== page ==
Sri Lankans march against government crackdown on protests

COLOMBO, Sri Lanka (AP) — Thousands of Sri Lankans marched in the capital on Thursday to urge the government to halt its crackdown on protests against an unprecedented economic crisis that has engulfed the Indian Ocean nation for months.

Trade union and civil rights activists, university students and others marched in the streets and then joined a rally in Colombo condemning the government’s moves to intimidate protesters and its failure to ease people’s economic woes.

Ravi Kumudesh, a trade union leader, said the demonstrators wanted to “give a clear message to the government: Stop harassing those who protest over their grievances and give relief to the people.”

He said they would expand their demonstrations if the government “is not ready to listen to the voices of the people.”

Sri Lankans protested for months over the economic crisis that has led to severe shortages of many essential imported items such as medicines, fuel and cooking gas. Thousands stormed the president’s residence in July, forcing then President Gotabaya Rajapaksa to flee and later resign.

The protesters also occupied other key government buildings, including the offices of the president and prime minister.

The country’s new president, Ranil Wickremesinghe, has since cracked down on opposition. His first actions as leader included ousting the protesters from the government buildings and dismantling their tents in the middle of the night.

Rights groups say the military has sought to curtail protests through intimidation, surveillance and arbitrary arrests since Wickremesinghe took office in July.

Dozens of protest leaders and activists have been arrested since July. Some have been released. Wickremesinghe has promised leniency for those who committed violence unknowingly or at the instigation of others but promised to punish those who broke laws willfully.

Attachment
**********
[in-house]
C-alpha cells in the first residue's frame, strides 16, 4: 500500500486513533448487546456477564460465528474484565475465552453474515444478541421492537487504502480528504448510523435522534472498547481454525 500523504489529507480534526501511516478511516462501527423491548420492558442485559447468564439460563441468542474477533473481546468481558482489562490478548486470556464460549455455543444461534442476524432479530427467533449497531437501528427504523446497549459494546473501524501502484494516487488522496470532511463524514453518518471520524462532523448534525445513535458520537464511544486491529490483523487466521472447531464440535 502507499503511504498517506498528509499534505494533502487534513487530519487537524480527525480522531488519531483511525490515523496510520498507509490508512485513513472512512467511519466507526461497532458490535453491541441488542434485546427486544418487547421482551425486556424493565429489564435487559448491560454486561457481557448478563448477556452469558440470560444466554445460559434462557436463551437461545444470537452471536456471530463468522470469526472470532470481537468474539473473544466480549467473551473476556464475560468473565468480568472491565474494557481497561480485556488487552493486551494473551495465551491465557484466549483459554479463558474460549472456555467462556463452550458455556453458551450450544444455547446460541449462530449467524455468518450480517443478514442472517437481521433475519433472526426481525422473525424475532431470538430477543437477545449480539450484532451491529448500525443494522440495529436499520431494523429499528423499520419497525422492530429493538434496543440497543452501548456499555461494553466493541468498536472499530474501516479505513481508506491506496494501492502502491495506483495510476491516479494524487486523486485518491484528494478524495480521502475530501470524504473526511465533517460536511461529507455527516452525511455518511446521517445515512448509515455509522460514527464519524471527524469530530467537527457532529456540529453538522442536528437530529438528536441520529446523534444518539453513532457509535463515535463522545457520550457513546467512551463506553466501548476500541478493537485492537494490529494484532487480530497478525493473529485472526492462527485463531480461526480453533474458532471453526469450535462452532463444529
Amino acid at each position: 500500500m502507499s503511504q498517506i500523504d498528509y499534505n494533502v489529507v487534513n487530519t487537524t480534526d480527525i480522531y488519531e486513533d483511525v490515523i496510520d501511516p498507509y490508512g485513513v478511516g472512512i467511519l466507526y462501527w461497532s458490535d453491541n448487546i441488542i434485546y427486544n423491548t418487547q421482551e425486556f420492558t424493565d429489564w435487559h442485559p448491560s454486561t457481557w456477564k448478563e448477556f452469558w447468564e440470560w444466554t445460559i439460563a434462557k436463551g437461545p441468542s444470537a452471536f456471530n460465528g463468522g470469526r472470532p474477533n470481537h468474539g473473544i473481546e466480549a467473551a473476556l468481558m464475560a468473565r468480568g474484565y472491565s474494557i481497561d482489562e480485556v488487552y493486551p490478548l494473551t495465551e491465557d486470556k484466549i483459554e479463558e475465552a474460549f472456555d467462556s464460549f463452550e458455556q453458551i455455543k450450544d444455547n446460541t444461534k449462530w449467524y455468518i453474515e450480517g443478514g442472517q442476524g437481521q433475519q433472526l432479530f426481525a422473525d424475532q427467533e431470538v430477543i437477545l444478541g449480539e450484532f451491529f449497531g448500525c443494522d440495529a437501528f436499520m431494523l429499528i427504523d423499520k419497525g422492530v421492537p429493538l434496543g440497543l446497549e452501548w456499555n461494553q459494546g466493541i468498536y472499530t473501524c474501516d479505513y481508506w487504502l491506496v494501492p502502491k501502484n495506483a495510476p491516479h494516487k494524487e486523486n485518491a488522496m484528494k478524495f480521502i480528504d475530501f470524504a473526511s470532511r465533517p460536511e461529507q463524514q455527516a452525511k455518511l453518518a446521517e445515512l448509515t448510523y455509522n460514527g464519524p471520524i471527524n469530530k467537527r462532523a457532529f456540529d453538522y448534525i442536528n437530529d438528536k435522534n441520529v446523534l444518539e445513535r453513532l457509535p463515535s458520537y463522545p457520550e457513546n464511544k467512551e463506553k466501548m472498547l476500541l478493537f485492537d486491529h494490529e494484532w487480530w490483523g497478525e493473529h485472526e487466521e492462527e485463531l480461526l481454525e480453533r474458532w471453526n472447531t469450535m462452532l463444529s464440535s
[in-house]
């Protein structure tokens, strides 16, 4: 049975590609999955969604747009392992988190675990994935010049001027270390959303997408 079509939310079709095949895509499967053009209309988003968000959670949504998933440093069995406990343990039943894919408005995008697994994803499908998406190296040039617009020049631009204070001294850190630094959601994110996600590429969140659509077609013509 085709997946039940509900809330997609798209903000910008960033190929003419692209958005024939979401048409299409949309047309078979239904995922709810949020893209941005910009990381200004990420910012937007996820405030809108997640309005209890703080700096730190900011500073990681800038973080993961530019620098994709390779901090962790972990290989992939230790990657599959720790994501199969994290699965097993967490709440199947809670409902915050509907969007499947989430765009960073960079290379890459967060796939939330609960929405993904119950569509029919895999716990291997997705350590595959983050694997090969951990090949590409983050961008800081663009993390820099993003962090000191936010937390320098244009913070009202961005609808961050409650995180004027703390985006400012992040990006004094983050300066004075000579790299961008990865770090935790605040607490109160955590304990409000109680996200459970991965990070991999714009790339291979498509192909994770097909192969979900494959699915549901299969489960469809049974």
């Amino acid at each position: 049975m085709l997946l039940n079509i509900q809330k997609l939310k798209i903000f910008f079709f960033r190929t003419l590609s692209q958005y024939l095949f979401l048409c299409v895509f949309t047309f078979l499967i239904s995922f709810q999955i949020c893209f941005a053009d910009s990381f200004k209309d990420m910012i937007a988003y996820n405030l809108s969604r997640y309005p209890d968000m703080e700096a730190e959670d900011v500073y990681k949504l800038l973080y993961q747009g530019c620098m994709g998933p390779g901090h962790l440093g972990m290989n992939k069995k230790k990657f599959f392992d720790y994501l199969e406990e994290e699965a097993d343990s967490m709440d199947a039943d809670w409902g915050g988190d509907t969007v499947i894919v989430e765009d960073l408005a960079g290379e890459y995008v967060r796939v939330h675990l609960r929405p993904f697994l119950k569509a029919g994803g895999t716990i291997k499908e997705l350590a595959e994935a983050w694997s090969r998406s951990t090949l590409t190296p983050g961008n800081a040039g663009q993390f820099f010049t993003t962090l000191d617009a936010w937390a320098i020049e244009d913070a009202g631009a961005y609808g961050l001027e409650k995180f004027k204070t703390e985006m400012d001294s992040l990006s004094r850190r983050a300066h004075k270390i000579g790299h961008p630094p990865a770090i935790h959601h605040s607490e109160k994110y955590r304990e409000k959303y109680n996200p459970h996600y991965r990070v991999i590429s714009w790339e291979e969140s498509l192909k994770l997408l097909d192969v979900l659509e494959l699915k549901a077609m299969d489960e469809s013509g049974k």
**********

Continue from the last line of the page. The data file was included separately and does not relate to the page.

“We demand the government release all prisoners who have been taken into custody during this struggle and stop this suppression,” said Wasantha Samarasinghe, another trade union activist.

The protests dismantled the powerful Rajapaksa family’s grip on politics. Before Rajapaksa resigned, his older brother stepped down as prime minister and three other family members quit their Cabinet positions.

Wickremesinghe was elected by Parliament to complete Rajapaksa’s term, which ends in 2024. He is unpopular because he is supported by lawmakers who are still backed by the Rajapaksa family, which ruled Sri Lanka for most of the past two decades. Many accuse Wickremesinghe of protecting the Rajapaksas, who are widely blamed for corruption and misrule that led to the crisis.

Jehan Perera, executive director of the independent National Peace Council of Sri Lanka, said protests occur because of the “unjust arrest of protest leaders and the deteriorating living standards of the people.”

He said people are also unhappy that authorities have not “taken action against those responsible for the economic crisis.”

“There has been no accountability process for those who have brought the country to this situation,” he said. “Political leaders who caused the problems are acting as if they have done nothing and are trying to return, and this has caused frustration among the protesters.”

Sri Lanka is effectively bankrupt and has suspended repayment of nearly $7 billion in foreign debt due this year pending the outcome of talks with the International Monetary Fund on an economic rescue package. The country’s total foreign debt exceeds $51 billion, of which $28 billion has to be repaid by 2027.